RE: how to calculate hvac capacity in a cabinet in an easy way??

martinrelayer; Glad you comprehended my info above. tongue

As a young engineering tyke I was handed this problem because we put all our products out in the field in enclosures. Some cost thousands of dollars to even get to for service. We had some thermal issues caused by lots of assumptions and from following the illogic of papers like the one referenced above.

I spent about 3 engineering weeks studying the problem with a dozen thermocouples, adjustable heat sources, mock-up panel assemblies, fans of all types, and solar exposures. It was truly educational especially when my boss was a pretty savvy mechanical engineer.

We carried the entire subject clear to sand cast'd aluminum finned back sides.

As for the paper above... you have to remember Hoffman is a sheet metal shop. They don't build electronics into them. I'm sure they've been asked by a million customers about temperature and power dissipation so they cobbled-up that paper obviously not done by a thinking engineer since, as YOU so ably noticed, their graphs don't even reflect major obvious differences in what could be happening inside.

Keep in mind one of my discoveries. You can put all the fans you want inside an enclosure. The air will not circulate - unless - it's mechanically ducted. We also found virtually no heat is transmitted out of the back of the box owing to the inner panel forming an insulating wall and the fact that the back of the box is often flush against the wall behind it.

We quickly learned how to kill two birds with one stone. We drilled fan holes along the bottom of the inner panel and mounted fans blowing into the panel. We sealed the two sides and the bottom of the panel so the air forced in had only the top of the panel to exit. This dependably ducted all the air to cause a uniform circular flow pattern homogenizing the box. Next we did things to force the enclosure to be mounted an inch or two from the wall behind, which brought that whole face into cooling. The back space created an effective thermal chimney.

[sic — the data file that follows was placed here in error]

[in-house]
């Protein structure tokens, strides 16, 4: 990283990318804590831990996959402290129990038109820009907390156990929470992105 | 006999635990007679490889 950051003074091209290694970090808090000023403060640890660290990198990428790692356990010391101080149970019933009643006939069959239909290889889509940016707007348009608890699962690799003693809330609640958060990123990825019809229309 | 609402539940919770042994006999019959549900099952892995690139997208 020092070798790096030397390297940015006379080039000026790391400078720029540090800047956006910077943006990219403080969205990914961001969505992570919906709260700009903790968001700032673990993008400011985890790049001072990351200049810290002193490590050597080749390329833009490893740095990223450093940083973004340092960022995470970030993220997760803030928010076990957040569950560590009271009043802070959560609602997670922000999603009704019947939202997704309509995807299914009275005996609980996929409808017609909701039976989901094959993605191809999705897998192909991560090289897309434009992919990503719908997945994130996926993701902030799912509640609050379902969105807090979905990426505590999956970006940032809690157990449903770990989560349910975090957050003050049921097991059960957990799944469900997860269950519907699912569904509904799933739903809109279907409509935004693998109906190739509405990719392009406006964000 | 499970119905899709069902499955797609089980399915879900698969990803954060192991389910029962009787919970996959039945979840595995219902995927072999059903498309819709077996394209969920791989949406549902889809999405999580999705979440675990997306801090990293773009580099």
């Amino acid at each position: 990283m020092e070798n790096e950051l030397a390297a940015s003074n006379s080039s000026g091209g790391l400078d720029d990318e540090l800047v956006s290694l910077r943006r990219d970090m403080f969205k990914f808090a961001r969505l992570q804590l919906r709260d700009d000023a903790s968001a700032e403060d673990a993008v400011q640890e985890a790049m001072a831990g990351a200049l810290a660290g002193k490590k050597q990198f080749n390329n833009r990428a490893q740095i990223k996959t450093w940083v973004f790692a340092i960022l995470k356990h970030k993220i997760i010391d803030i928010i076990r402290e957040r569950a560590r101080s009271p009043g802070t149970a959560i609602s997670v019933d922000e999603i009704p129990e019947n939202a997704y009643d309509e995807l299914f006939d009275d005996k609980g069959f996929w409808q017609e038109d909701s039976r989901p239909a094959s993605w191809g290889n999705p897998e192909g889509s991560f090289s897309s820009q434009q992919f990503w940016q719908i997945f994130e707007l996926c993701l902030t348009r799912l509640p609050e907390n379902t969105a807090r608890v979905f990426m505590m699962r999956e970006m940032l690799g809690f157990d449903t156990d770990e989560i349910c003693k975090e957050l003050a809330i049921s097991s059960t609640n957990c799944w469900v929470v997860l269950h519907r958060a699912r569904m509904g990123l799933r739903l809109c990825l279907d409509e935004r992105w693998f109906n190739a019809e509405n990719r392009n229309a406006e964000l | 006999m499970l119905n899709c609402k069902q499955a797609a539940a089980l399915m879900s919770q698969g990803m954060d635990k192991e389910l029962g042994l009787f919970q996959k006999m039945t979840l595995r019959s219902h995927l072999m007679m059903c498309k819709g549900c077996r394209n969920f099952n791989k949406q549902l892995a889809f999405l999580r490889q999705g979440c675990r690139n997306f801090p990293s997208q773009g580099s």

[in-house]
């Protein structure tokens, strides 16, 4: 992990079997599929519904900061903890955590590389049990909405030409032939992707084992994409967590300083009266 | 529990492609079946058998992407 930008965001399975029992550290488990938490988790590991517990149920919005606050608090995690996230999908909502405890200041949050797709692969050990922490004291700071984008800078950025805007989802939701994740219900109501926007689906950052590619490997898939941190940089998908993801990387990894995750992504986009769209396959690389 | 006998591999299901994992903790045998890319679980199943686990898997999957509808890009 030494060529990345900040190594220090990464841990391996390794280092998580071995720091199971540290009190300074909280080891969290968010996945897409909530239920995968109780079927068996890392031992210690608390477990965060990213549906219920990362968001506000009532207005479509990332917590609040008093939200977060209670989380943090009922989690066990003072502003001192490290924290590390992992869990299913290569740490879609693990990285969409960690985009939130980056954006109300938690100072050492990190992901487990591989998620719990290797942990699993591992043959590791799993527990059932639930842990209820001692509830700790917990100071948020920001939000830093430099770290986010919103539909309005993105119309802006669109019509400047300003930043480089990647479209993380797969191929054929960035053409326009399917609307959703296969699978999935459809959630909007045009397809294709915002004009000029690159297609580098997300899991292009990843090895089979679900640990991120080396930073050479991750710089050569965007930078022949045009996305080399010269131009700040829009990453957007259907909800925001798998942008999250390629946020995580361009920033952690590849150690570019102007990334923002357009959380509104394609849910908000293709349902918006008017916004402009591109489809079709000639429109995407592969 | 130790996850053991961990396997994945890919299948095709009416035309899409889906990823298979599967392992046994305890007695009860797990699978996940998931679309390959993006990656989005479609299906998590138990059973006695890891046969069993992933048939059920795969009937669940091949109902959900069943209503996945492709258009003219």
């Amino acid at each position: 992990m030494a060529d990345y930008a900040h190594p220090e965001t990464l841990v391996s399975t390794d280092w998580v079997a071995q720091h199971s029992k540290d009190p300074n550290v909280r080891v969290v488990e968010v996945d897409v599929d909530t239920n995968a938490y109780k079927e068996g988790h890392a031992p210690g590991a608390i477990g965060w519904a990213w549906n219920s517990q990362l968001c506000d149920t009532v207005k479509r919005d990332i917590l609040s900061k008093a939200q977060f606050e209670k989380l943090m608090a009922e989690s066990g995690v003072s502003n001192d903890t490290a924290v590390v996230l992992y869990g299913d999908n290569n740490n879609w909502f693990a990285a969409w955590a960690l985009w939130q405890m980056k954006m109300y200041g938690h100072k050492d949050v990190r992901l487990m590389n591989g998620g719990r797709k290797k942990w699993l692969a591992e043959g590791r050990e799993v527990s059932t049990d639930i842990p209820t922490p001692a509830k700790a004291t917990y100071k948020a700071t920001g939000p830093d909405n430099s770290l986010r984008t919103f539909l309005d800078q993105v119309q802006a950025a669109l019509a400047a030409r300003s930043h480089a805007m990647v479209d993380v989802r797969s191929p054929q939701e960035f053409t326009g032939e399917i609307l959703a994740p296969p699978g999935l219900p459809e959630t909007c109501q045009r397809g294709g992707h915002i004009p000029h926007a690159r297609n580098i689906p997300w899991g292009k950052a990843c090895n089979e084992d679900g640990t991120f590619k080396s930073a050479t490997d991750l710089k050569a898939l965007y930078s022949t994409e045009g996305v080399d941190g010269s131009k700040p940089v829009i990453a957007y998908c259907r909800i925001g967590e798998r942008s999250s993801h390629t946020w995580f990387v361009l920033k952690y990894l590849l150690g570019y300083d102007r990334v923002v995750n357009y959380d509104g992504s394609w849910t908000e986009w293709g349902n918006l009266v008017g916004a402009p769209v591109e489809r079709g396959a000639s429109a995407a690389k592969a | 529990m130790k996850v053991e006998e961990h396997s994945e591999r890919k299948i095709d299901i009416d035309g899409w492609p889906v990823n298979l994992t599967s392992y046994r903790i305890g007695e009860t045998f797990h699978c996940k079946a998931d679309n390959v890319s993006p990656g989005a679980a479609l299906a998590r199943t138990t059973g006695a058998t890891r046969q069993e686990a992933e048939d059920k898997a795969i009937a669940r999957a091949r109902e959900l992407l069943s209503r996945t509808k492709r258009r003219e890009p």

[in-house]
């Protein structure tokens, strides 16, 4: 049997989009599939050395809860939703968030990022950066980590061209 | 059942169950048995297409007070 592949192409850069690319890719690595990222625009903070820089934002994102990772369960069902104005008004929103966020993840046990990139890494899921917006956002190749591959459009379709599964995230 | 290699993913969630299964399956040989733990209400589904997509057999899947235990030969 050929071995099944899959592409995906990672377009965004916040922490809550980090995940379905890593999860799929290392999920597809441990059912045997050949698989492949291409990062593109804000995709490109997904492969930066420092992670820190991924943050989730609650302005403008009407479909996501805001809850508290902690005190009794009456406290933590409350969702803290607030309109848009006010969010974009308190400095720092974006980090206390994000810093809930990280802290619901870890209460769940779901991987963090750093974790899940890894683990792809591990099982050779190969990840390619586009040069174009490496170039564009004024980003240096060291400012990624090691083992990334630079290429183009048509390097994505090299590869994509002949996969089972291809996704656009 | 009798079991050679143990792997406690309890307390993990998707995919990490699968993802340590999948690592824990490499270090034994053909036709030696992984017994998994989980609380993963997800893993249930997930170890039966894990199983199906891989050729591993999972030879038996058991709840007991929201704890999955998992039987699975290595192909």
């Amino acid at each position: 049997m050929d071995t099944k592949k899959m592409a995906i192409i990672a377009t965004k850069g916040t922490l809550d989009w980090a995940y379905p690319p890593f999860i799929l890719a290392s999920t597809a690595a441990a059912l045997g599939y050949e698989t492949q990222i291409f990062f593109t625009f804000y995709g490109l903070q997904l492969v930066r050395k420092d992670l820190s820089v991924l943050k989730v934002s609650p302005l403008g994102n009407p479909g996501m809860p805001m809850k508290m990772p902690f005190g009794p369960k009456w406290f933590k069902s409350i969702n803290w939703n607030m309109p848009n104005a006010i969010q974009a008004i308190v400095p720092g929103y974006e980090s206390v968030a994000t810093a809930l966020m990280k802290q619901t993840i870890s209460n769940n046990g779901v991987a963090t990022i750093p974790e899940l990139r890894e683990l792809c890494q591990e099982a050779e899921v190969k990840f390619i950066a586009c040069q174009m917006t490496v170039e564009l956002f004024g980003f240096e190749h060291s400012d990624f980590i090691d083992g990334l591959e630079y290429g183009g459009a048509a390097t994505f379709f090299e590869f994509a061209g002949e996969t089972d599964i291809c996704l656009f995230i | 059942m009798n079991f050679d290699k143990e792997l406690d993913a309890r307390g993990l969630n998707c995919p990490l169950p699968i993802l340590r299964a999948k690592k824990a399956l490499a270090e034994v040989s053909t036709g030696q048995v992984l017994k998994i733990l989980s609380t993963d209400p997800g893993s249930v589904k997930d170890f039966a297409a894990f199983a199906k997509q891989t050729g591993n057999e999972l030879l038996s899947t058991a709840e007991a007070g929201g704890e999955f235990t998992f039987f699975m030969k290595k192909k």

As for your task, I recognize the mechanical air verse mechanical refrigeration issue. It's a common one. While I completely understand the desire to ditch the vortex cooler I can imagine someone saying "too much air and air is expensive" while, in fact, the problem is only too much or ineffective cooling not really vortex cooling.

I find mechanical refrigeration units to be costly, externally bulky, sometimes noisy, and not particularly reliable. They still have their place certainly. I would at least study the possibility of excess air use via excess vortex cooling, before jumping to a different solution with it's own problems. A line-voltage thermostat controlling an air solenoid to the vortex cooler could be a very cost effective reliable solution.

I'd grab a thermocouple and do some studies. You certainly seem like you have the chops for it. Stick the TC level with the highest thing on the panel and with the unit all sealed up kill the air to the vortex cooler. Monitor the temperature. If it gets too high turn the air back on for a short period. Be a human thermostat. You will soon learn just how much duty cycle is really needed and hence, how much air is truly needed. A thermostat has the nice feature that when the system is inactive for any reason no air will be consumed.

If the air is oil free, as sometimes it is, you can also use it to directly displace the air in the box. With way less consumption than vortex cooling requires. (probably 1/10th) I just did that on a project and it worked very well. It used only the air dumped by the pneumatics. Freeeee air. :)

Keith Cress
kcress - http://www.flaminsystems.com

RE: how to calculate hvac capacity in a cabinet in an easy way??

Using the inside panel to duct the interior cooling air into a torus is definitely an idea worth stealing. Thanks, Keith.

Mike Halloran
Pembroke Pines, FL, USA